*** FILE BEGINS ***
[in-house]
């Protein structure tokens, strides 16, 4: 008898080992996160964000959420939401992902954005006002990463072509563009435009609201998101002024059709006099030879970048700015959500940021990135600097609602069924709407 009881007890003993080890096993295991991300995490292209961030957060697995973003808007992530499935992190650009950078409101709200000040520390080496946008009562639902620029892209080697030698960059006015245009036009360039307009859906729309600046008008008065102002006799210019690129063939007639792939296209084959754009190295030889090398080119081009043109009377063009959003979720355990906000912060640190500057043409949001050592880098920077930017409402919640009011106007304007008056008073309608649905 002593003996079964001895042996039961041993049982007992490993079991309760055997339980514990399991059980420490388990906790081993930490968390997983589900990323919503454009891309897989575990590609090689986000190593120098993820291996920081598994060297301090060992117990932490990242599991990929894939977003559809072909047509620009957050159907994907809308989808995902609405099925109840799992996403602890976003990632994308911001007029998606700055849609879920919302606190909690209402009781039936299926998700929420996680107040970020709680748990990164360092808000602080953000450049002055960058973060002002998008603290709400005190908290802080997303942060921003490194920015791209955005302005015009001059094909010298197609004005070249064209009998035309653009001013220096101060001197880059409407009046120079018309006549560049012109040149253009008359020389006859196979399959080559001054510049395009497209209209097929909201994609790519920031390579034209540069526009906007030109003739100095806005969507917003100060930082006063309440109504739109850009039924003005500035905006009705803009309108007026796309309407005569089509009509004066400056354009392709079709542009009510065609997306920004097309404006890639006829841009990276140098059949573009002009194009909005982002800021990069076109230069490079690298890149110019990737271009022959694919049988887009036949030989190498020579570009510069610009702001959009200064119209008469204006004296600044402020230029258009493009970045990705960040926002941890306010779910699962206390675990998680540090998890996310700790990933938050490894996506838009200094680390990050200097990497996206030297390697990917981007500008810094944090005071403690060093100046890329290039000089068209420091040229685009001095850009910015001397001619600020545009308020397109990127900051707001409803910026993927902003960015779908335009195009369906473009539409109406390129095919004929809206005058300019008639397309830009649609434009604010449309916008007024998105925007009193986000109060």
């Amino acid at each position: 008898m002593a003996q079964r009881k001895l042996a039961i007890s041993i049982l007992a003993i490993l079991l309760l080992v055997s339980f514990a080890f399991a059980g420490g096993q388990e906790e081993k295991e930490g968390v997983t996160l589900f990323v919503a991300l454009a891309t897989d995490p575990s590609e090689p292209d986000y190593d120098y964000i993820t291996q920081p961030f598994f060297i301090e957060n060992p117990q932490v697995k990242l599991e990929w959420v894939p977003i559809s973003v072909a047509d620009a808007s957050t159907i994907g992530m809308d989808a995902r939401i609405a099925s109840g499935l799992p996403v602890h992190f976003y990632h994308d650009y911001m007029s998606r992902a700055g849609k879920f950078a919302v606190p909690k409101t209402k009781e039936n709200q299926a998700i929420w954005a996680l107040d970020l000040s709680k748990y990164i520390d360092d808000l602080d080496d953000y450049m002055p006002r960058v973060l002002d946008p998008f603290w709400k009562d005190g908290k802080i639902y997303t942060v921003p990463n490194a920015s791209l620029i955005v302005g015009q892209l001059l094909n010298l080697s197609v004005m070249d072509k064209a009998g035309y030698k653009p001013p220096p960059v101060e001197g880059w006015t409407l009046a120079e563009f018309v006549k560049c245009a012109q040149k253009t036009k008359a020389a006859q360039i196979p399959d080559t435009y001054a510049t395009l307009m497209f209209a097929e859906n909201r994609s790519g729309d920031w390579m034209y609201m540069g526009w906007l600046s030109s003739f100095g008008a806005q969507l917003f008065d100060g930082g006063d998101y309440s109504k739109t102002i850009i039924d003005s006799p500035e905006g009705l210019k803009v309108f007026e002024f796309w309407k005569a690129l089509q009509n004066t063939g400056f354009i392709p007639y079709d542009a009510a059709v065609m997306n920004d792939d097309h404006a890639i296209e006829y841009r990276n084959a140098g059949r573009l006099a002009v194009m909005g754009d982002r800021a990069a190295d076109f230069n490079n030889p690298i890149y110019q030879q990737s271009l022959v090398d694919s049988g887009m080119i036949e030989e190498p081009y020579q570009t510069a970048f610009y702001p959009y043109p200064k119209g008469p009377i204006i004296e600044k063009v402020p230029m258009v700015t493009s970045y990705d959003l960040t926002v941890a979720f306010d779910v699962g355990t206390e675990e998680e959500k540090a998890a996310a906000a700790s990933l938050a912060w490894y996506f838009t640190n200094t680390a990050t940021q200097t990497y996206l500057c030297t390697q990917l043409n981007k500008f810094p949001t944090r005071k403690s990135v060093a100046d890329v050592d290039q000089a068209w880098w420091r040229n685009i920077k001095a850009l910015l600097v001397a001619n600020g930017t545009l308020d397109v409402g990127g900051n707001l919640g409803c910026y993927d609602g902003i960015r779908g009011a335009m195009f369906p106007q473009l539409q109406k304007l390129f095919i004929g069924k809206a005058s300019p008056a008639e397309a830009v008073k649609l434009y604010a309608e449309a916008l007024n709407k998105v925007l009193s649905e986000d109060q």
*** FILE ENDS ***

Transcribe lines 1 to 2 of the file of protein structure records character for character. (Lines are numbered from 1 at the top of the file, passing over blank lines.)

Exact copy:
[in-house]
């Protein structure tokens, strides 16, 4: 008898080992996160964000959420939401992902954005006002990463072509563009435009609201998101002024059709006099030879970048700015959500940021990135600097609602069924709407 009881007890003993080890096993295991991300995490292209961030957060697995973003808007992530499935992190650009950078409101709200000040520390080496946008009562639902620029892209080697030698960059006015245009036009360039307009859906729309600046008008008065102002006799210019690129063939007639792939296209084959754009190295030889090398080119081009043109009377063009959003979720355990906000912060640190500057043409949001050592880098920077930017409402919640009011106007304007008056008073309608649905 002593003996079964001895042996039961041993049982007992490993079991309760055997339980514990399991059980420490388990906790081993930490968390997983589900990323919503454009891309897989575990590609090689986000190593120098993820291996920081598994060297301090060992117990932490990242599991990929894939977003559809072909047509620009957050159907994907809308989808995902609405099925109840799992996403602890976003990632994308911001007029998606700055849609879920919302606190909690209402009781039936299926998700929420996680107040970020709680748990990164360092808000602080953000450049002055960058973060002002998008603290709400005190908290802080997303942060921003490194920015791209955005302005015009001059094909010298197609004005070249064209009998035309653009001013220096101060001197880059409407009046120079018309006549560049012109040149253009008359020389006859196979399959080559001054510049395009497209209209097929909201994609790519920031390579034209540069526009906007030109003739100095806005969507917003100060930082006063309440109504739109850009039924003005500035905006009705803009309108007026796309309407005569089509009509004066400056354009392709079709542009009510065609997306920004097309404006890639006829841009990276140098059949573009002009194009909005982002800021990069076109230069490079690298890149110019990737271009022959694919049988887009036949030989190498020579570009510069610009702001959009200064119209008469204006004296600044402020230029258009493009970045990705960040926002941890306010779910699962206390675990998680540090998890996310700790990933938050490894996506838009200094680390990050200097990497996206030297390697990917981007500008810094944090005071403690060093100046890329290039000089068209420091040229685009001095850009910015001397001619600020545009308020397109990127900051707001409803910026993927902003960015779908335009195009369906473009539409109406390129095919004929809206005058300019008639397309830009649609434009604010449309916008007024998105925007009193986000109060």